America’s Stealth Drone Posed in Guam
Air Force photo depicts RQ-170 at Pacific air base
The U.S. Air Force doesn’t say much about its radar-evading RQ-170 Sentinel spy drone—the batwing robot that news photographers first spotted at an airfield in Afghanistan in 2007.
But a close reading of the scant info the flying branch has made public helps us fill in the gaps. We can assert that the Sentinel is a regular visitor to the sprawling Andersen Air Force Base in Guam, from where the flying branch and the Navy keep a close eye on China and North Korea.
War Is Boring obtained a heavily-redacted copy of Air Combat Command’s official history for 2011. Censors removed the entire entry for the RQ-170 … but left the grainy header photo.
The image, reproduced at top and below, might seem generic, but in fact it includes one very revealing detail. In the distance behind the drone is a distinctive structure.
That structure is Andersen’s aircraft maintenance hangar, which Burns & McDonnell, along with Black Construction Company, built for the Navy in 2005. The huge, 51,000-square-foot building “provides maintenance and reliable shelter to B-1B, B-2, B-52, KC-135, F-22 and other aircraft that cannot be flown off the island before a typhoon,” according to Burns & McDonnell’s Website.
It’s safe to say the RQ-170 is another occasional resident.
Now, we don’t know when the Air Force took the photo of the drone with the hangar in the background. But it seems likely that the official historians would choose a recent and relevant photo to illustrate the official recap of the RQ-170’s activities in 2011.
And that tells us that drone was probably back in Guam two years after its apparent first visit.
According to Air Combat Command’s 2009 history—also heavily redacted—the 30th Reconnaissance Squadron, normally based in Nevada, deployed at least one Sentinel to Andersen from Jan. 15 to Feb. 16, 2009.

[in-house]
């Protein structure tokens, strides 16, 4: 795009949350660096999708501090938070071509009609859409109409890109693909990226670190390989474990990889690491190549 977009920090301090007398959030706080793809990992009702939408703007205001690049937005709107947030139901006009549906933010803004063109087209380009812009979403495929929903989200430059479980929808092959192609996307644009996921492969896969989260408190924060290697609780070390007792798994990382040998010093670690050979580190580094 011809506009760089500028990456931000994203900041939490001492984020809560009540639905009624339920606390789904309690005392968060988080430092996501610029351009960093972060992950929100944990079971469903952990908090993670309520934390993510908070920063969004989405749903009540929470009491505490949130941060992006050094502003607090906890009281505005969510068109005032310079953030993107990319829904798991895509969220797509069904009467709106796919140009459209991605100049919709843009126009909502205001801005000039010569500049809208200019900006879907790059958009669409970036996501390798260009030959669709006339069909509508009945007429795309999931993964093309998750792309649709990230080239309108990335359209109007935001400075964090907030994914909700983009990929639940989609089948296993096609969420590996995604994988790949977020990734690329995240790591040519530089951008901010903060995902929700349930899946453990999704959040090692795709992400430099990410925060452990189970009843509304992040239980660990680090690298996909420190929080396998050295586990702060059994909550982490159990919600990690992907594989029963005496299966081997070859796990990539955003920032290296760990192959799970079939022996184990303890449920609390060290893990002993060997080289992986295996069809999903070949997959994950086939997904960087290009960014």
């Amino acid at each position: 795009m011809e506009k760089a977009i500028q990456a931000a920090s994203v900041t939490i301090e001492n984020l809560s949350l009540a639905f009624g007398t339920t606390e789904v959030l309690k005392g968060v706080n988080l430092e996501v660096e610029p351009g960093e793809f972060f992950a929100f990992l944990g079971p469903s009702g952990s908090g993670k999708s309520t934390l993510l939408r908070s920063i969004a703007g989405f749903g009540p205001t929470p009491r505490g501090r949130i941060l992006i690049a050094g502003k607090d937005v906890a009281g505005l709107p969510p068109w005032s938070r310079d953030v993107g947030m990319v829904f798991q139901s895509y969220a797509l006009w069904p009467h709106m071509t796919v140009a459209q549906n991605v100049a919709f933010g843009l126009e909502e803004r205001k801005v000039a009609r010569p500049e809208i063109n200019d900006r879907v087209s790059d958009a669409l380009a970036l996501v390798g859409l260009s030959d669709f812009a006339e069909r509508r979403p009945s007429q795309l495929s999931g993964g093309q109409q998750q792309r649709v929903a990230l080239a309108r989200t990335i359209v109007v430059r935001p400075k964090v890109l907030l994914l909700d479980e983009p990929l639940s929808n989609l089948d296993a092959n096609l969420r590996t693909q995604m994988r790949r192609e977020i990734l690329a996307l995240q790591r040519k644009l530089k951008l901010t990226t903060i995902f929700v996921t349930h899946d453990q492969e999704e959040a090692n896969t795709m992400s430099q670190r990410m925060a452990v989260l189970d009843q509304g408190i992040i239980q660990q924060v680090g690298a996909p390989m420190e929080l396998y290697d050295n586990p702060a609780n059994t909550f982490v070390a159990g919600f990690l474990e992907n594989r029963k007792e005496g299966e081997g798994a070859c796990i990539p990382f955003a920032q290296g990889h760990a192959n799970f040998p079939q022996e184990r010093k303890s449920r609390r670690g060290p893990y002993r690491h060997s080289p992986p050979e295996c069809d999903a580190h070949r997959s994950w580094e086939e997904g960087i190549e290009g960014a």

In August 2009, U.S. Pacific Command issued a “concept of operations” document, or CONOP, meant to establish the methods and goals of flying RQ-170s in the Pacific. It’s possible the drone’s winter visit to Guam helped planners write the CONOP.
Concept document in hand, it would make sense for the Air Force to send Sentinels back to Andersen on a regular basis. The flying branch spies intensively on China, using a large fleet of sophisticated manned surveillance planes—at least one of which is at a U.S. airfield near Chinese territory any given day of the year.
Andersen is also a staging base for recon and bomber flights near North Korea. The RQ-170’s possible Guam visits are particularly interesting in light of the bomber rotations.
In October 2012, the Air Force paired a Sentinel with a B-2 stealth bomber for an important test in New Mexico. The B-2 dropped a 15-ton Massive Ordnance Penetrator bomb designed to destroy deeply-buried bunkers—the kind North Korea builds to protect its commanders and weapons.
Meanwhile, the RQ-170 flew overhead to assess the results of the trial attack run—a clear indication that the Air Force plans to send the stealth bomber and stealth drone into combat together.
Potentially launching from Guam.